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Sickle Cell Disease

/Sickle Cell Disease
Sickle Cell Disease 2018-03-03T17:01:25+00:00

Sickle cell disease is a disorder that affects the red blood cells, which use a protein called hemoglobin to transport oxygen from the lungs to the rest of the body. Normally, red blood cells are round and flexible so they can travel freely through the narrow blood vessels, while sickled red blood cells are fragile and prone to rupture.

The hemoglobin molecule has two parts: an alpha and a beta. Patients with sickle cell disease have a mutation in a gene on chromosome 11 that codes for the beta subunit of the hemoglobin protein. As a result, hemoglobin molecules don’t form properly, causing red blood cells to be rigid and have a concave shape (like a sickle used to cut crops). These irregularly shaped cells get stuck in the blood vessels and are unable to transport oxygen effectively, causing pain and damage to the organs.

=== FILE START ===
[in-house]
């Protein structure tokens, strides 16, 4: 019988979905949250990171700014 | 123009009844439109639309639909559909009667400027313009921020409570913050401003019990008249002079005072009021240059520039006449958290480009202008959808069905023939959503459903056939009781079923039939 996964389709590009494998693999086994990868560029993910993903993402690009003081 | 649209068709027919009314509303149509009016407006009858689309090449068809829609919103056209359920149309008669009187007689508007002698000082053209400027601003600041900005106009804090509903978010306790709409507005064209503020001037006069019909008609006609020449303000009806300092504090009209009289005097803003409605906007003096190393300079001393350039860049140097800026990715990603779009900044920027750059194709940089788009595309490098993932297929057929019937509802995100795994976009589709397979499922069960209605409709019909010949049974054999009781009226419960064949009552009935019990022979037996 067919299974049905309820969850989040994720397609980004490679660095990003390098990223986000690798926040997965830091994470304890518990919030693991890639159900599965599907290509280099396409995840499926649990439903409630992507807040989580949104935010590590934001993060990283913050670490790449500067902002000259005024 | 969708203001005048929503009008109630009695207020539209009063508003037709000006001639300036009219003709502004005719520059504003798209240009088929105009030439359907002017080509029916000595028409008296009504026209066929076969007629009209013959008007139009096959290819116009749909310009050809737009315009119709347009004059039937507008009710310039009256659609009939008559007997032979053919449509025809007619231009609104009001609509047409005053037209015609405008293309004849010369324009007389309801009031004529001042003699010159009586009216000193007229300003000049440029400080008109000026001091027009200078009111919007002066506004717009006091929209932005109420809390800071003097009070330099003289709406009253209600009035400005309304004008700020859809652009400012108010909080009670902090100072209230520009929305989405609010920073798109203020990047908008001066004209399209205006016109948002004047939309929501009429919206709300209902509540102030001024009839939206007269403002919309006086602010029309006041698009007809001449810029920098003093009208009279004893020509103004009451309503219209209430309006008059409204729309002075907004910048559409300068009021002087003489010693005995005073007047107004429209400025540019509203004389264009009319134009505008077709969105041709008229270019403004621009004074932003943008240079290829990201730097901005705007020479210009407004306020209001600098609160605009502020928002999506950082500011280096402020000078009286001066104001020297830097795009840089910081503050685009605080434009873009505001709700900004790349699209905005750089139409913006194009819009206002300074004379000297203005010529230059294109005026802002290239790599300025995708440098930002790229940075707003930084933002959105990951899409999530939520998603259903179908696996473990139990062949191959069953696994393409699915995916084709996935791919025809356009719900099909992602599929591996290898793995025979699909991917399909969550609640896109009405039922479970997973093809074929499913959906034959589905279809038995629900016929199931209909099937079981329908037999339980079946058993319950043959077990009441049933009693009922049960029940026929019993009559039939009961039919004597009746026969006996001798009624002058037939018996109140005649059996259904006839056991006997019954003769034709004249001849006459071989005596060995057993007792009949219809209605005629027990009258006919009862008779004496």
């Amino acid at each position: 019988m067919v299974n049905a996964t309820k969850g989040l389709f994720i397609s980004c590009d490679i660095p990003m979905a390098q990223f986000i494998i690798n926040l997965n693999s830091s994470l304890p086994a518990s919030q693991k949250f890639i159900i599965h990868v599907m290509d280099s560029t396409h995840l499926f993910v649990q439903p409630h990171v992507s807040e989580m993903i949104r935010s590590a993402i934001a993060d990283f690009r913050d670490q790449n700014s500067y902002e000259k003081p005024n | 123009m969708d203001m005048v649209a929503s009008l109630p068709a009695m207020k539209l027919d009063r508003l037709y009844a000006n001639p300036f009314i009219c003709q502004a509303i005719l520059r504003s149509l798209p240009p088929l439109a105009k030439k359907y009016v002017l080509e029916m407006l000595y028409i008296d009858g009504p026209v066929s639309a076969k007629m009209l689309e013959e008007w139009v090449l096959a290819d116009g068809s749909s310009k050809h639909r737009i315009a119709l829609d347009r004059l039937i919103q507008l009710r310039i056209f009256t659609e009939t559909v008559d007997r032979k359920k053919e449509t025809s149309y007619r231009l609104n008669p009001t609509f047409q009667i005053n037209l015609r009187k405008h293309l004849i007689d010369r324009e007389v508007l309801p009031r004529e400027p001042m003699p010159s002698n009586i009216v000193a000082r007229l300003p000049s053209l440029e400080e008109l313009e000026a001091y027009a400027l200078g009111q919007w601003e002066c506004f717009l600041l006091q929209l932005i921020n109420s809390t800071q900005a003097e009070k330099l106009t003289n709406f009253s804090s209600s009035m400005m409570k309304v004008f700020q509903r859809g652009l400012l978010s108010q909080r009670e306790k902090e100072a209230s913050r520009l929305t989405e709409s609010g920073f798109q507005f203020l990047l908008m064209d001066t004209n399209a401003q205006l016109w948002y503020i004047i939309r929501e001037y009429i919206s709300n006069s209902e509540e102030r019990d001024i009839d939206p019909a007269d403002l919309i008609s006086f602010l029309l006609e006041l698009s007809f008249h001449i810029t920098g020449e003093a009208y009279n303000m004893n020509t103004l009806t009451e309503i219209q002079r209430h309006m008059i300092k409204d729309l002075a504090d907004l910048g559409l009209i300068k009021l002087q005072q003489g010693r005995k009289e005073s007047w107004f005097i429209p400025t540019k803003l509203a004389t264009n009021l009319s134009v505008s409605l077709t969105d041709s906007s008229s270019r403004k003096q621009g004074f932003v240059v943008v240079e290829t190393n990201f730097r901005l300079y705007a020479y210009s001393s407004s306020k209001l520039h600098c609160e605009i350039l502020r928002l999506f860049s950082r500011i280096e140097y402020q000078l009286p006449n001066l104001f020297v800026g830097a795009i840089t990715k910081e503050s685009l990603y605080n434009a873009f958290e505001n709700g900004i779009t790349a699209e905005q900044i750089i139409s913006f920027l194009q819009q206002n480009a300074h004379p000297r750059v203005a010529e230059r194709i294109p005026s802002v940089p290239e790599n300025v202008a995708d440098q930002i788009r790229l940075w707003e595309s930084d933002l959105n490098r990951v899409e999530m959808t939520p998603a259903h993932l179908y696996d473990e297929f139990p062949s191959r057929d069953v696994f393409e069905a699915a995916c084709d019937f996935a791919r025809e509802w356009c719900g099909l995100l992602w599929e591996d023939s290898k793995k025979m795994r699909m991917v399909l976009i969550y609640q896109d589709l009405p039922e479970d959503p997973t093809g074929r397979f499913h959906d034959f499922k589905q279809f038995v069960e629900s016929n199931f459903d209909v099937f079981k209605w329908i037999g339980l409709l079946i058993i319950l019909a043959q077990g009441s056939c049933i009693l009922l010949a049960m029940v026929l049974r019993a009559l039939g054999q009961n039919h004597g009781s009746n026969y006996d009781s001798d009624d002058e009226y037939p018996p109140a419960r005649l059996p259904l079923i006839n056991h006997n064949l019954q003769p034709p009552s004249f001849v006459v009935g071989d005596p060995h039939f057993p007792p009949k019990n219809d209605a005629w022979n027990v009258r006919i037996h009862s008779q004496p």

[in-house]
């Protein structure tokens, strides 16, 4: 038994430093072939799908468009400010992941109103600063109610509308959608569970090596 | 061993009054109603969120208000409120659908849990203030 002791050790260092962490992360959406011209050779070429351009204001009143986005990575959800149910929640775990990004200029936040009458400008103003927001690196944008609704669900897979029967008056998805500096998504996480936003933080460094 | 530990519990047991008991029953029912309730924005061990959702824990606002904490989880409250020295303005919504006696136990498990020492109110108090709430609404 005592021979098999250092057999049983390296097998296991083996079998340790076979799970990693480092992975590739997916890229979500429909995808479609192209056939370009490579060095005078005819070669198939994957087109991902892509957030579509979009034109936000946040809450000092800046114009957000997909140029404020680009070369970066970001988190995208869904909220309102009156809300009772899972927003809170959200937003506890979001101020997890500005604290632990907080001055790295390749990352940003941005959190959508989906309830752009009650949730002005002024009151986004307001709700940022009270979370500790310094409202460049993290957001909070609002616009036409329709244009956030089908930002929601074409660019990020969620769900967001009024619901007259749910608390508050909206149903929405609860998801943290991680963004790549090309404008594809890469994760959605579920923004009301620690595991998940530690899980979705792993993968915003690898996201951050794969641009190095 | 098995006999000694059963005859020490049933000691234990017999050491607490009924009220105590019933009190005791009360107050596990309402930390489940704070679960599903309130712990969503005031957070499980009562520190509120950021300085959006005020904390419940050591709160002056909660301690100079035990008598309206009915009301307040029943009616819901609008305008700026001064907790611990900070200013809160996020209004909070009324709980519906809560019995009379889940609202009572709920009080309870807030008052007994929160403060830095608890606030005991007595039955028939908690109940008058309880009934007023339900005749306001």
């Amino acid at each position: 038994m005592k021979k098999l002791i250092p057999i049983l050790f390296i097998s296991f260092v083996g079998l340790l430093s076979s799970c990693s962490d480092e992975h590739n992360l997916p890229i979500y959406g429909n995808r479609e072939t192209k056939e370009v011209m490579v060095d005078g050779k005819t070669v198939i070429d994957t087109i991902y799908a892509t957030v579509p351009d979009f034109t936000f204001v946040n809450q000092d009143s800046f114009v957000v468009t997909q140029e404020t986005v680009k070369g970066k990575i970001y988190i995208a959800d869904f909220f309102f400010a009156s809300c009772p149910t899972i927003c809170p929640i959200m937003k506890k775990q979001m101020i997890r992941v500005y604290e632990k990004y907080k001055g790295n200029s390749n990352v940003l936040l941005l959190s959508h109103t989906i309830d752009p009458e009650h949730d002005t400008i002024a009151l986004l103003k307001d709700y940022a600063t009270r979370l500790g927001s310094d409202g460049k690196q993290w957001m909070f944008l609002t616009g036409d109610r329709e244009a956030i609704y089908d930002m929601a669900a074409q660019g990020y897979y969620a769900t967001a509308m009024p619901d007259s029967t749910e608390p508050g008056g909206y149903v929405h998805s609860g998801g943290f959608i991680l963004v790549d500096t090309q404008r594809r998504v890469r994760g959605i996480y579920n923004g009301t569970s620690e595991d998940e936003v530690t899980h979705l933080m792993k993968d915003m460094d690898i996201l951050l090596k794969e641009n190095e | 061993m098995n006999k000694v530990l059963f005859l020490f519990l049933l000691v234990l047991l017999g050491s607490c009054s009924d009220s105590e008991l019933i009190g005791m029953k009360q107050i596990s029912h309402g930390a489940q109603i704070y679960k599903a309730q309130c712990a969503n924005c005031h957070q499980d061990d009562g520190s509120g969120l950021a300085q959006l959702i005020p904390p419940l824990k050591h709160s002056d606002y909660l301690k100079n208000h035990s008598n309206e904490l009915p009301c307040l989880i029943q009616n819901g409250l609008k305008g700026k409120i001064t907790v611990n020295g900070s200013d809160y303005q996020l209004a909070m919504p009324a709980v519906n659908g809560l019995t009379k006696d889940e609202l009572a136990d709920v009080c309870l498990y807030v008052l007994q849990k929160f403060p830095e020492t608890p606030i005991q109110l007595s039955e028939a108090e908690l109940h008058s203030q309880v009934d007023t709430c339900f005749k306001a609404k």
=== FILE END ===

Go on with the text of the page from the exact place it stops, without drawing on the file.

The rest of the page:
Inheritance Pattern

A person with SCD can pass on this disease to his/her children. This disease transmit in autosomal recessive inheritance, in which, there are 50% chance of having carrier, 25% chances of having normal and 25% chances of having affected child/birth, if both of the parents are carrier with no symptoms.

Diagnosis

Molecular analysis of of HBS gene will be performed to diagnose a patient through ARMS-PCR method or direct sequence analysis of the HBS gene.